1 The partialities of the personal and political friend are pleasantly exposed in the following story, related by one of Dr. Parr’s pupils:—“To Grove-park he occasionally sent me on an embassy to obtain the Courier newspaper; and, upon my return, made me read to him the parliamentary debates, which were at that time, full of interest. In the delivery of Mr. Pitt’s speeches, I sometimes took a malicious pleasure in giving the utmost possible effect to the brilliant passages; upon which the Doctor would exclaim, ‘Why, you noodle, do you dwell with such energy upon Pitt’s empty declamation? Don’t you see it is all sophistry?’ At other moments he would say, ‘That is powerful!—but Fox will answer it!’—When I pronounced the words ‘Mr. Fox rose,’ Parr would roar out ‘stop!’ and, after shaking the ashes out of his pipe and filling it afresh, he would add—‘Now, you dog, do your best.’—In the course of the speech, he would often interrupt me, in a tone of triumphant exultation, with exclamations such as the following—‘Capital!’—‘Answer that, if you can, Master Pitt!’ And at the conclusion—‘That is the speech of the orator and the statesman:—Pitt is a mere rhetorician:’ adding after a pause—‘a very able one, I admit.’”—New Monthly Mag. Aug. 1826.

mayed by the clamours of slander, sighing for peace to an exhausted world, and bequeathing to posterity an example, fitted to impress the purity, simplicity and grandeur of his own character upon that of his countrymen, he expired, amidst the tears of his friends, and the affectionate embraces of his nearest and most beloved relations. ‘O fallacem hominum spem, fragilemque fortunam!’”1

The opinions formed of great public characters, especially in times of political contention, are not always such as will stand the test of cool and dispassionate examination at a future and more tranquil period. The observation forcibly applies to the case of the two rival senators and statesmen, of whom England was deprived within the short space of eighteen months; and, perhaps, the estimation in which they were held, by all impartial men, only a few years after their death, is correctly stated by Dr. Parr in the following passage:2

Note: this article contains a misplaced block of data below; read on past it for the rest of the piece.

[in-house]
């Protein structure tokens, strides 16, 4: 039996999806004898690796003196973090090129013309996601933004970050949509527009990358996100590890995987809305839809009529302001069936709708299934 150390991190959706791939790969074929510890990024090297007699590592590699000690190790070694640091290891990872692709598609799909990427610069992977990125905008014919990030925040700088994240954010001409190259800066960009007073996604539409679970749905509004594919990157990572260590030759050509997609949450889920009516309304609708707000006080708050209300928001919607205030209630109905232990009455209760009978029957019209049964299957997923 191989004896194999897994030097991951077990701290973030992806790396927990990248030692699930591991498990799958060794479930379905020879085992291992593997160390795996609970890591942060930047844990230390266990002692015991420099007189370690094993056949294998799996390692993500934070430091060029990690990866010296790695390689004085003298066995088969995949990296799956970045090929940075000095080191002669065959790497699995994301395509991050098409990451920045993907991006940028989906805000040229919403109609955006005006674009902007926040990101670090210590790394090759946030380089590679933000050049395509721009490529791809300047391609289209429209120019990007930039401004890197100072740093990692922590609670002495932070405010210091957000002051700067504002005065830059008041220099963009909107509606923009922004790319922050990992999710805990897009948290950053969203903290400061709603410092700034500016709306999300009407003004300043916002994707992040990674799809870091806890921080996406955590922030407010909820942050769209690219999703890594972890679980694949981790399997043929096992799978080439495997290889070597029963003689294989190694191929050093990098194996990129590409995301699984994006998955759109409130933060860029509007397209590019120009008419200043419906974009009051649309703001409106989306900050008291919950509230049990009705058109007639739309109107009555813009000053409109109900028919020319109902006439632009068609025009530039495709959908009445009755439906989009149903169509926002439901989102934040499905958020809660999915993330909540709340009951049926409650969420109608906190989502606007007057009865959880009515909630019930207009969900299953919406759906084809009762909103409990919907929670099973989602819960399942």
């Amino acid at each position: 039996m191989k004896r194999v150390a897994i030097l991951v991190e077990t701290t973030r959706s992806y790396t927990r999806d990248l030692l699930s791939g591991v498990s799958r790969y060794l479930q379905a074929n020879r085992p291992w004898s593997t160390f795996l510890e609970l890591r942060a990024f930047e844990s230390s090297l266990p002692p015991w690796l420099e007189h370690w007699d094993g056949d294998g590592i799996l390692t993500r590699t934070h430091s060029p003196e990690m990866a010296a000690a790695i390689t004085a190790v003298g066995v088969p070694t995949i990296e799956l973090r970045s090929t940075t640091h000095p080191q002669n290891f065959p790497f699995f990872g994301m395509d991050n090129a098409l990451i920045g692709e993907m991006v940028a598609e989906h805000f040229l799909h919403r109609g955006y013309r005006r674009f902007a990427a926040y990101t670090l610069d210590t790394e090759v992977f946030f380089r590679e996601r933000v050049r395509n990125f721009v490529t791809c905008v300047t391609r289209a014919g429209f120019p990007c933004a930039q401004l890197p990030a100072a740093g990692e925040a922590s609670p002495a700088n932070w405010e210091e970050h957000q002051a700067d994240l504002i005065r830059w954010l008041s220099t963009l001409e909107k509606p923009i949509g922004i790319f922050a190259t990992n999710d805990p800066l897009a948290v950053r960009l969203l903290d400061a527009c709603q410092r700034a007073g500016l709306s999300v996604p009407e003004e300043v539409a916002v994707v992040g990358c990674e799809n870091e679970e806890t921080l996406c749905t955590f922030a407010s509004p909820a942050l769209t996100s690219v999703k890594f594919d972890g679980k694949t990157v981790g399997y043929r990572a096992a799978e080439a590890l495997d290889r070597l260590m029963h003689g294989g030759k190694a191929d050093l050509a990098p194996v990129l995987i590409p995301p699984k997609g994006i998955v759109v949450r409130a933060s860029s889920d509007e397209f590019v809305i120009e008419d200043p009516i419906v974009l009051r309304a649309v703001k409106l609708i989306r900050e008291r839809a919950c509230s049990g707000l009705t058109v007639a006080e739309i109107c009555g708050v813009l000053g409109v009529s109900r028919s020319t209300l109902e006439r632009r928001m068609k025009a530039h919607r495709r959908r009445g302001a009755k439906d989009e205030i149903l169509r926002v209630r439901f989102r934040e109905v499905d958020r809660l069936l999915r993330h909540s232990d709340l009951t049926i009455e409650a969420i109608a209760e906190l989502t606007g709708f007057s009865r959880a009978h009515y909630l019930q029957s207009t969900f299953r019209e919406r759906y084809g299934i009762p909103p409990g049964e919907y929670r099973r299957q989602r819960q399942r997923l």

Mr. Pitt seems to be less censured by his former adversaries, and less idolised by his former panegyrists. The gratitude of some for favours received; the predilection of others for the system of politics, which is now thought to prevail; the pleasing remembrance of personal friendship; and the sincere participation of that respect which all his countrymen felt for his magnanimous contempt of pelf; preserve some degree of veneration, and, I add, of affection, for his name. No man was ever more applauded, in the zenith of his power; and conspicuous, most assuredly will his talents

1 Characters of Fox, p. 307. 2 Ibid. p. 302.

be, in the records of history. Yet the brilliancy of many of his speeches has faded with the freshness of the occasion which produced them; and the sentiment of popular admiration which, during his lifetime, was most lively, has undergone a partial decay. But
Mr. Fox, who had little to give, beyond good wishes, and little to receive from other men, besides the same wishes, as the recompense of his good meaning, even now keeps a hold, which, from the regret which mingles with it, is stronger, perhaps, than that which he had, when he was living, upon our attention, our esteem, and love. He will long continue to keep it, because his actions were not at variance with his professions; because his political virtues were not disproportioned to his political abilities; and because his errors and infirmities were not accompanied by cowardice, fickleness, dissimulation, or venality.”1